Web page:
“The building was going back to nature. There were trees growing inside of it, the basement was full of water and the concrete was damaged.” This is how architect Nicko Elliott of Civilian describes the undeserved fate of the Book Depository, one of many art deco landmarks that have shaped the city of Detroit. For 35 years, the Albert Kahn building — which first served as a post office branch and mail warehouse, then as a storage facility for the Detroit public school system — sat empty, slated for demolition after falling into disrepair following a devastating fire. That was until Ford Motor Company purchased it as part of a larger civic and urban redevelopment plan.
Completed in April, the ambitious adaptive re-use project is now home to Newlab, an innovation hub for entrepreneurs and inventors pioneering sustainable and equitable mobility solutions. Civilian is the Brooklyn design studio that was tapped to redesign the interiors of the derelict three-storey, 25,000-square-metre structure; Gensler’s Detroit office led the sensitive core-and-shell restoration that sought to enhance the original design while updating it for its new use.
“They approached the building with a sort of reverence,” says Elliott. Civilian, too, conceived of Newlab’s interior fit-out in dialogue with Kahn’s design and his relationship with Fordism. “It was a beautiful thing to learn about the ethos with which he approached building spaces for factories, for people and for production,” he explains.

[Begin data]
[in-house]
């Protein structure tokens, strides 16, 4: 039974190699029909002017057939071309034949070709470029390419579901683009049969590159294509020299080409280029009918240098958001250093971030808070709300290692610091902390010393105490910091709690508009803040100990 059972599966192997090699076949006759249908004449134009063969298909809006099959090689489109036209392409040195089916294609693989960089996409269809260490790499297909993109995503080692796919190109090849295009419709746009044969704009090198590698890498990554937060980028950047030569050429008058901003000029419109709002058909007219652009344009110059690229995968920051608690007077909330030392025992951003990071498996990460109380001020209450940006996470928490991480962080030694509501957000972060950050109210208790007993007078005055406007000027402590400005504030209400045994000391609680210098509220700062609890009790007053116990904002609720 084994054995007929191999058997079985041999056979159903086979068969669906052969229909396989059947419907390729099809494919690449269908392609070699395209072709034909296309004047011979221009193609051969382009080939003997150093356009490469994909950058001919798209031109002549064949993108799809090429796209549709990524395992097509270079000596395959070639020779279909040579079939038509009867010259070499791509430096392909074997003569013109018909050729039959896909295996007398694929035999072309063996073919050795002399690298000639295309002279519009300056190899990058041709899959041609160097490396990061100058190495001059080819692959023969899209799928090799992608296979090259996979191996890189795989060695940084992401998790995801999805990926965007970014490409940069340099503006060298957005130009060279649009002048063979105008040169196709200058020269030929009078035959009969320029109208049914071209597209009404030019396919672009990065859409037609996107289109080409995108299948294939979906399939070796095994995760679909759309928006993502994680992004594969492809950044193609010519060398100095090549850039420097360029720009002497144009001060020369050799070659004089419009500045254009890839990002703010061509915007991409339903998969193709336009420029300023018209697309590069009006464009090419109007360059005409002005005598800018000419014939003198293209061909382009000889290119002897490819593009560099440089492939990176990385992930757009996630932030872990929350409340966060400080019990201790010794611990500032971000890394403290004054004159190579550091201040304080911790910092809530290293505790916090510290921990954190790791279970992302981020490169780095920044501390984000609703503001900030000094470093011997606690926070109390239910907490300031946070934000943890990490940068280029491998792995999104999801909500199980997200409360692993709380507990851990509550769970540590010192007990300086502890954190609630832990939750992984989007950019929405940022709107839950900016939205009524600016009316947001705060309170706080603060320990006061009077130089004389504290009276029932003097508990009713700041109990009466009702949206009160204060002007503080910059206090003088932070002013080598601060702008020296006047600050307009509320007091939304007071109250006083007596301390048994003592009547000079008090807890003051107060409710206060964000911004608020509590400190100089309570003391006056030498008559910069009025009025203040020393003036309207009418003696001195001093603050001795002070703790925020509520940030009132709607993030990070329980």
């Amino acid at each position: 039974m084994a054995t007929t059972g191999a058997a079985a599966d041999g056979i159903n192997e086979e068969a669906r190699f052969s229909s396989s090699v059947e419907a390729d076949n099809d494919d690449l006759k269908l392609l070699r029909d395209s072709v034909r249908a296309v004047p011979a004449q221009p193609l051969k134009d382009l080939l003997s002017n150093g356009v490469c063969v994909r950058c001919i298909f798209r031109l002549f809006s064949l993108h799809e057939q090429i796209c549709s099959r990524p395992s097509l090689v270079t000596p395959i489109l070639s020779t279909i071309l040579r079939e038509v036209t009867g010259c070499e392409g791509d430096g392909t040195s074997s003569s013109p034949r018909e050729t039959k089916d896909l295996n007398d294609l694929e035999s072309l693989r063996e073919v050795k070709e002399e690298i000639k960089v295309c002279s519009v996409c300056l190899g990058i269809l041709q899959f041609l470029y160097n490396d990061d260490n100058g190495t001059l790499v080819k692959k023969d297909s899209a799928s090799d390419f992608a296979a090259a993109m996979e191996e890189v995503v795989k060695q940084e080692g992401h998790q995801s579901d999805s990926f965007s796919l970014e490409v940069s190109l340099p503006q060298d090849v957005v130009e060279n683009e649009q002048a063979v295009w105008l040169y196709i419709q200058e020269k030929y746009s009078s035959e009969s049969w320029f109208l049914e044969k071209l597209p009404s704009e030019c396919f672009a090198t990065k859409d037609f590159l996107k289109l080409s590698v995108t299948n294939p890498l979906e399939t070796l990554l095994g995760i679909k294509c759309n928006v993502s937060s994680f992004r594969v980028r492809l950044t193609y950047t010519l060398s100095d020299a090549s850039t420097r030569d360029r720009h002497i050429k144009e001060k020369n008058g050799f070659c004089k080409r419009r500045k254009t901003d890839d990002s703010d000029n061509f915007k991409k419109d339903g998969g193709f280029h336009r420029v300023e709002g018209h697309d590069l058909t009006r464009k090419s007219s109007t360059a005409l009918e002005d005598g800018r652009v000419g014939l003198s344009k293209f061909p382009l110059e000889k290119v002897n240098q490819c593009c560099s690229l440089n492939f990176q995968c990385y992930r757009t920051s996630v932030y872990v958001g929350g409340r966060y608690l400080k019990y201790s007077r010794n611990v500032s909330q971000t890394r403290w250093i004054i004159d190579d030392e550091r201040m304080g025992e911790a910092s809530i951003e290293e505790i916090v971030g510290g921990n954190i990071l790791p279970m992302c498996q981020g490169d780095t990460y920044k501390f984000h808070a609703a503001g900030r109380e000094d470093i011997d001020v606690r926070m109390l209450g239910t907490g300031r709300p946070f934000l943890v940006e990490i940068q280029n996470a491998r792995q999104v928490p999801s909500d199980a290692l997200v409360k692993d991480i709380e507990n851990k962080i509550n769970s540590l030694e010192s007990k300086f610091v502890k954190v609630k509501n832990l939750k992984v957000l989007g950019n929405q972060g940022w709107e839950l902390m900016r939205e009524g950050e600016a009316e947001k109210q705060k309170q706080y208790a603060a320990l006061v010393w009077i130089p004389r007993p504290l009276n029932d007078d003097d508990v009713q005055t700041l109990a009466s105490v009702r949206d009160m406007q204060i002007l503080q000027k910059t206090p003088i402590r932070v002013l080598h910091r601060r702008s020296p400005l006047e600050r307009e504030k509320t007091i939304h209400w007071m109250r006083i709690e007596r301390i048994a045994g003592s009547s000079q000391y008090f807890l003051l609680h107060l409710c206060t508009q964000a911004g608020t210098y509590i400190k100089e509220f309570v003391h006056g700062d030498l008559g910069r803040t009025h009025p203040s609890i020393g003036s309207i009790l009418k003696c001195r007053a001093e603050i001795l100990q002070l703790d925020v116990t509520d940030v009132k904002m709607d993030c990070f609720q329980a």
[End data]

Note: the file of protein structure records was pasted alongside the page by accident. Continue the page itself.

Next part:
To that end, the studio leveraged unexpected programmatic adjacencies and visual connections to foster collaboration between production and social areas. Past the reception desk, a gate of stainless-steel and ribbed glass doors gives way to a gallery, and, at the building’s core, a 200-seat event space is wrapped by open studios and state-of-the-art robotics and prototyping facilities. Four massive lift doors roll up to transform the venue from closed-off to porous and open.
The building’s bones — namely, the brick facade, patinated concrete shell and grid of martini-cap columns — informed the key interior moves, but the architects also drew from an unexpected reference: the work of Charlotte Perriand. “Her interior approach was industrially influenced, super clean and unornamented. She was able to bring to bear an interesting mix of natural materials and highly finished materials in a way that is still resonant,” Elliott explains.
In keeping with this inspiration, Newlab’s varied work zones — including desking, lounge vignettes, meeting rooms and classrooms — are furnished with carefully curated American design classics from Michigan-based brand MillerKnoll alongside restored vintage furniture, as well as bespoke contemporary pieces designed by Civilian, including solid ash and laminate tables and storage cabinets. With its contextual approach, the firm has transformed the Book Depository from a symbol of the city’s decline into one of its revival.
In Detroit, Civilian revives an Albert Kahn-designed post office and warehouse as a vibrant innovation hub.